For those just tuning in. You're listening to Project Oncology on ReachMD. I'm Dr. Charles Turck, and I'm speaking with Dr. Joshua Richter about relapsed or refractory multiple myeloma.
So would you tell us a little bit about GPRC5D and how it might address gaps in the current treatment landscape?
Absolutely. So for those of you who are not already familiar with this mouthful of a name GPRC, also known as G protein-coupled receptor, class C, group 5, member D. GPRC5D is an antigen that's expressed on myeloma cells, almost exclusively on myeloma cells. It’s actually expressed on a few other areas, like some hair follicles of the squamous epithelium on the hands and the skin on the palm of your hands and the bottom of your feet and the salivary glands in the lining of the GI tract. But it's very heavily expressed on myeloma cells. And it's become a key potential target for many of our newer therapies, both in terms of bispecific antibodies and CAR T-cells. Now the fact that it's mostly expressed on myeloma cells makes it a really great target for these type of immune therapies.
The other thing that really makes this target exciting is that some of our other targets are heavily expressed on other immune cells, like B cells. And when you give those targeted agents, you not only kill your own myeloma cells but you can kill a fair amount of your own immune system, which makes things not as good in terms of controlling the disease, but also higher risk of infection. Because GPRC5D is not really expressed as much on things like mature B cells, we don't have the same degree of infectious complications as some of our other targets like BCMA.
So we're really excited that GPRC5D is coming along, and we're able to target this, as again, both in CAR T’s and bispecifics and really excited that the bispecific, talquetamab, has been filed for FDA approval, and we're hoping to see that later in 2023.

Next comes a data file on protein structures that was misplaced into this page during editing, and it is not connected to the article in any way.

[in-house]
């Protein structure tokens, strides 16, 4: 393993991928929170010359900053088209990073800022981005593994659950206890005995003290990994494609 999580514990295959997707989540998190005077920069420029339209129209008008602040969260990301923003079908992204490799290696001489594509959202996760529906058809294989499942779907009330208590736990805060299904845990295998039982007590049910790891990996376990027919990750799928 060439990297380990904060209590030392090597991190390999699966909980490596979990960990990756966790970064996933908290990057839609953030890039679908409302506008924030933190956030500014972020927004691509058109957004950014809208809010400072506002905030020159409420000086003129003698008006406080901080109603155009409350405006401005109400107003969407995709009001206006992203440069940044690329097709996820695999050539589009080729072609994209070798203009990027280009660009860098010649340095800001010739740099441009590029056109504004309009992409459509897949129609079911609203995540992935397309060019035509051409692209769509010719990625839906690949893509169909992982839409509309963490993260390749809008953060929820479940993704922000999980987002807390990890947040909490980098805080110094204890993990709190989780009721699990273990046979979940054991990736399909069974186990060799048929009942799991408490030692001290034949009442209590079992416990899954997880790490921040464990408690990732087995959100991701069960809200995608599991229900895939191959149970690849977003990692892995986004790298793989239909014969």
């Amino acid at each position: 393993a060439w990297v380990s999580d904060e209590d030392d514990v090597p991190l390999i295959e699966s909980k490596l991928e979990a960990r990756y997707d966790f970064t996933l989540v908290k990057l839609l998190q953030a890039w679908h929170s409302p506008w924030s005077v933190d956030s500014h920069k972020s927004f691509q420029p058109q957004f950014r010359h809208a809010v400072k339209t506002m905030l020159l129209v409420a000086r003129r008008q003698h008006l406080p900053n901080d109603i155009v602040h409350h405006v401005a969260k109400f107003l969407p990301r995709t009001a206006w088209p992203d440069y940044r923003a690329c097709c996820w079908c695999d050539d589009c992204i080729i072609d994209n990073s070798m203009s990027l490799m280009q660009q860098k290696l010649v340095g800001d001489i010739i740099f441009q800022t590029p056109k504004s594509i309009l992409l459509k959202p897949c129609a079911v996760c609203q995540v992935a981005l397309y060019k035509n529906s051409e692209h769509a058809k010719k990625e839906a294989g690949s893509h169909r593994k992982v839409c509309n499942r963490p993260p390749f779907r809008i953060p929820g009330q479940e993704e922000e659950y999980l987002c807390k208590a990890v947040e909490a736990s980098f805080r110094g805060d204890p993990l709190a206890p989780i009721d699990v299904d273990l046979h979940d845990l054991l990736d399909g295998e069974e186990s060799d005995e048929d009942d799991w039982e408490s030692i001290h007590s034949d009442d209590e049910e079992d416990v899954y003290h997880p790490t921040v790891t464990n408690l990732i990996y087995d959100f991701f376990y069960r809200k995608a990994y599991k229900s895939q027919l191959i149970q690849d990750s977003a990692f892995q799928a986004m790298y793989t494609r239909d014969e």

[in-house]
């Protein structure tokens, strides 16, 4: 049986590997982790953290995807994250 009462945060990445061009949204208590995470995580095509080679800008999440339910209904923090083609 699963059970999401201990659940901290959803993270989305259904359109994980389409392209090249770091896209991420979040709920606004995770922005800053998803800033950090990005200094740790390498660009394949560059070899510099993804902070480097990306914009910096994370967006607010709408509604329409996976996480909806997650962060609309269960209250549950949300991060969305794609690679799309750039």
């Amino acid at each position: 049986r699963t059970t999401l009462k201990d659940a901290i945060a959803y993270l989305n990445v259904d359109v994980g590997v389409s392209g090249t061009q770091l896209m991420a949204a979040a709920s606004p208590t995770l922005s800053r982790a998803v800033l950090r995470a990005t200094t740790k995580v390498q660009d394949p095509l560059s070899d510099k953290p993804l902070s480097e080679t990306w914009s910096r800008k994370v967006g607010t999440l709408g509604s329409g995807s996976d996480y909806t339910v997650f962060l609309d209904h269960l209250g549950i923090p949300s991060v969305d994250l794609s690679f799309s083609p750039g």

Now lastly, Dr. Richter, are there any final thoughts you'd like to share with our audience about what we've discussed today?
Absolutely. One of the things that has become one of the most unanswered questions of myeloma is sequencing. What's the optimal sequence? And again, I always like to think of myeloma like a chess game, you've got to think three or four moves ahead. If I give this therapy, how does it affect future therapies? For example, if you give a SLAMF7 inhibitor, SLAMF7 inhibitors need NK cells. So if you give a CD38 antibody, which kills all NK cells, or most of them before you give a SLAMF7, it doesn't work as well. So figuring out the optimal sequence is very key.
So one of the things that GPRC5D is bringing up is that right now GPRC5D bispecific antibodies have mostly been studied in patients who have previously received BCMA-based therapies. So we talk about the original three drugs, IMiDs, proteasome inhibitors, and CD38 antibodies. After that comes the BCMA agents, and we have bispecifics and CAR T’s approved that target BCMA. Now we're going to have GPRC5D. And right now, we're giving it after because it's going to be approved after.
But what we're really having a great opportunity for is the concept of taking real-world data and finding out in a landscape where we have FDA-approved GPRC5D therapies and BCMA therapies that are approved in a similar line of therapy. And it's going to be dealer's choice when it comes to prescriptions from our academic and community caregivers. What happens when you give anti-GPRC5D before BCMA? So this is going to give a great opportunity in the coming years to better understand what the optimal sequence is and which drugs to give which patients and what order.
Those are great takeaways as we end our program, and I want to thank my guest, Dr. Joshua Richter, for joining me to discuss GPRC5D and its potential role in the multiple myeloma treatment landscape. Dr. Richter, it was great having you on the program.
Thank you so much, really appreciate it.